Post feature RSS AfterImage: Liberated Pixel Cup Retrospective

A brief, high-level look back at AfterImage's development, from the Liberated Pixel Cup contest announcement to our final entry submission. Also a review from last year!

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The Liberated Pixel Cup

Back in summer 2012, hosted the Liberated Pixel Cup (LPC), a two-part game development contest. During June, artists created sprites, music, and other assets. During July, developers created games using those assets. Both groups were judged by a committee for prizes, and, most importantly, all art and game creations were released for FREE to the community at large.

AfterImage was our entry to the LPC. It did not win any prizes, but it was our company's first official release after struggling to find motivation for some time. Even though the game is incomplete, buggy, and somehow impossible to win or to lose, it has served as motivation and inspiration for our other projects going forward. Forward lies a few points of retrospection from our work over one year ago:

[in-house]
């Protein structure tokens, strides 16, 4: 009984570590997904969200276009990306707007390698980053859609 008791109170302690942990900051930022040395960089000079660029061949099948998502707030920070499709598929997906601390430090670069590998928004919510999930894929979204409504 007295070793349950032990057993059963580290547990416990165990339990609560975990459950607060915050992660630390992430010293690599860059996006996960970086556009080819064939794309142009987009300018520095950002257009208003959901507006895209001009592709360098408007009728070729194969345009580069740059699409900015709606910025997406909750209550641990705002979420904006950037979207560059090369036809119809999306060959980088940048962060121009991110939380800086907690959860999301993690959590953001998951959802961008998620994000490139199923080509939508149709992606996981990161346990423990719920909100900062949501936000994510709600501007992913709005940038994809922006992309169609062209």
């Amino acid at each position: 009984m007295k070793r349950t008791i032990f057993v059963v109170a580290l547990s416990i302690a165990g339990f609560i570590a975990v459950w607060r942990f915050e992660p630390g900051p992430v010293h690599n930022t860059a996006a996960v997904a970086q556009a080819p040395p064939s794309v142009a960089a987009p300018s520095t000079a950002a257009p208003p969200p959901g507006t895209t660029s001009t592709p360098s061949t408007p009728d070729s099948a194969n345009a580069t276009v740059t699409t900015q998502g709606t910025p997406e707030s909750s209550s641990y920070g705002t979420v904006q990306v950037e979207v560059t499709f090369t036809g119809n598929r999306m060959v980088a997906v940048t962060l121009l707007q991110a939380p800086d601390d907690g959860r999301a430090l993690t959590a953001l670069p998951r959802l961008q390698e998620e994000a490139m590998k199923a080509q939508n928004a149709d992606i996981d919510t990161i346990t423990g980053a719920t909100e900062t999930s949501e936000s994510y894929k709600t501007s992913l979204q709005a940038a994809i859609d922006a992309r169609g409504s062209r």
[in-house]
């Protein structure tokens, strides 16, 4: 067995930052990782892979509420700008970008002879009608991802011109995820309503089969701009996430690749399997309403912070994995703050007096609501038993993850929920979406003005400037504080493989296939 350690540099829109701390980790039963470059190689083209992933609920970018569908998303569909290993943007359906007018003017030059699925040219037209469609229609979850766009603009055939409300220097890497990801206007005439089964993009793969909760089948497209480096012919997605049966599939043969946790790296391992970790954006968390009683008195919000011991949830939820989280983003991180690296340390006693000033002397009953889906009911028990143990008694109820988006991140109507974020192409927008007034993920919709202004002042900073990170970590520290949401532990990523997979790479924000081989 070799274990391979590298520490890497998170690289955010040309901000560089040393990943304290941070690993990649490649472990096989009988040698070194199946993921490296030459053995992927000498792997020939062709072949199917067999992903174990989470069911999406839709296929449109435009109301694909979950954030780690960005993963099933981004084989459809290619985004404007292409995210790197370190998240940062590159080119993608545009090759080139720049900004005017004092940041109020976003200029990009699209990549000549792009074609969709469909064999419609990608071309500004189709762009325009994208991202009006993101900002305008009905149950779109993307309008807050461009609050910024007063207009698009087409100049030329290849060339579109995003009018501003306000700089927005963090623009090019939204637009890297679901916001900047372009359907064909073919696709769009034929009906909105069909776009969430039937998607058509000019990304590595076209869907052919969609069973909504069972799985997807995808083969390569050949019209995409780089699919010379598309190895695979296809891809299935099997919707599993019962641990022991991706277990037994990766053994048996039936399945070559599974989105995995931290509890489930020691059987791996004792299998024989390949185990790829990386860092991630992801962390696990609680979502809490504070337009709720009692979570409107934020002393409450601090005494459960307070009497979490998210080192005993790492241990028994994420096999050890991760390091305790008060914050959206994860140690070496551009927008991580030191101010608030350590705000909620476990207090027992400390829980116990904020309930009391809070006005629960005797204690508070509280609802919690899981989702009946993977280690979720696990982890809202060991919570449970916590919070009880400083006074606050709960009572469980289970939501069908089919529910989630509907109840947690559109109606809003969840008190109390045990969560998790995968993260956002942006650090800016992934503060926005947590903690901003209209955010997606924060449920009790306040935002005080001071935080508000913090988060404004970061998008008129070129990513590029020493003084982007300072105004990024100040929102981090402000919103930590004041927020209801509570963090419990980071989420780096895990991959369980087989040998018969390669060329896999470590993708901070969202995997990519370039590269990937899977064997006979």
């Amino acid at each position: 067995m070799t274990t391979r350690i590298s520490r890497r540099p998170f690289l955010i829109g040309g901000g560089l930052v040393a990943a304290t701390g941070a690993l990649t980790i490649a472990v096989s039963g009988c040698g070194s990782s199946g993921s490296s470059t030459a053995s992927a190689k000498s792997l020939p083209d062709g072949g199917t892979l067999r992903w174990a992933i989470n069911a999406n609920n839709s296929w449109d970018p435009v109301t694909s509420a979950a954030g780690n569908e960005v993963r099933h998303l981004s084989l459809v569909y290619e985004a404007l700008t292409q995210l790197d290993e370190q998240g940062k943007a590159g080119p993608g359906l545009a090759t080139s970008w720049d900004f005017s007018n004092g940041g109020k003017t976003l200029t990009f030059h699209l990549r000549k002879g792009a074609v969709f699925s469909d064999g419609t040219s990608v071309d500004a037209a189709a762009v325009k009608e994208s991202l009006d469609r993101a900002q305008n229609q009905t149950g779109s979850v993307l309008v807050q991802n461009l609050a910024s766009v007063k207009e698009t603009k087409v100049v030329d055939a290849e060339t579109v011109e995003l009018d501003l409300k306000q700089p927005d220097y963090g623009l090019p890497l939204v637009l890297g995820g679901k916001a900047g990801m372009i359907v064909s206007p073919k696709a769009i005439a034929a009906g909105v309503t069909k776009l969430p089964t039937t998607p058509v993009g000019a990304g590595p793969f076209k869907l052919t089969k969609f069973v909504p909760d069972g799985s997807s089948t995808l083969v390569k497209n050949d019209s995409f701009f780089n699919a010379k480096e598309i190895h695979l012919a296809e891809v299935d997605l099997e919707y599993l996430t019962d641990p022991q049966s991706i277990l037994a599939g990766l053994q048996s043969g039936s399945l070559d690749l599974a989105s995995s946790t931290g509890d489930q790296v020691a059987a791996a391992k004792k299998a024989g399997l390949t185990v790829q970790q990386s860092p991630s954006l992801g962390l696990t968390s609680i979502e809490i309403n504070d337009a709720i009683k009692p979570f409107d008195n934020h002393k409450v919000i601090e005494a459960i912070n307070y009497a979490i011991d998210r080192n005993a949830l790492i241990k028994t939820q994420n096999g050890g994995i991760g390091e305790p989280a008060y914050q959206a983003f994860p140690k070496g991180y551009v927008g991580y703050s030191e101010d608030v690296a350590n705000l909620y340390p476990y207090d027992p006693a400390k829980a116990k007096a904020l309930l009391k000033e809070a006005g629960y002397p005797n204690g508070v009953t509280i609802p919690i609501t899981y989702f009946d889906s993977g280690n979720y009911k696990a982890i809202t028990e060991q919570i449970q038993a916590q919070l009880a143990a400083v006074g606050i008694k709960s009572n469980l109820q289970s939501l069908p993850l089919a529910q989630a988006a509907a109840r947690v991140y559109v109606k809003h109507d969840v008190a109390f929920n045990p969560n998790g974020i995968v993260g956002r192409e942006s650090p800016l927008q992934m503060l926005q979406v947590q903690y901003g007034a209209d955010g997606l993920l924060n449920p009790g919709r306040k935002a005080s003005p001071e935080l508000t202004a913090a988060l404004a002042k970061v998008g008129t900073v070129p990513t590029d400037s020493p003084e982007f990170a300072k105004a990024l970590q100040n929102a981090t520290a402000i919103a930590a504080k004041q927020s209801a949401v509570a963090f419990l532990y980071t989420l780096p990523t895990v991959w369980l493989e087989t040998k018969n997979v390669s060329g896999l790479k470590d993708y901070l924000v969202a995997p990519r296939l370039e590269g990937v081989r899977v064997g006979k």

Tools, and why you shouldn't rely on beta products

There were two notable free tools without which we could not have completed AfterImage: Tiled and CraftyJS.

Tiled Logo

Going into the development process, we knew our maps would make or break the atmosphere of the game. Tiled let us rapidly prototype our full levels (not just terrain), and worked seamlessly with the LPC assets we were using. It's only gotten better since we used it a year ago, I wholeheartedly recommend checking it out if you're doing any 2D/Isometric design.

CraftyJS Logo

Even though it was only in version 0.4.9 when we found it, CraftyJS was pretty much our only option for a Javascript engine (short of making one ourselves using JQuery or something, and that was not happening in a month). While it provided us great built-in tools for the basic stuff, like sprite manipulation and entity management, CraftyJS did introduce some roadblocks to our development.

Due to documentation issues and a few show-stopping bugs, we ended up having to dig into source code and rewrite chunks of the engine to get it to do what we wanted. This is definitely more our fault than Crafty's: we should have done our research and at least been aware of some of the limitations of the engine. That said, CraftyJS does well with its core features, and is worth a look if you're developing a web game on a $0 budget.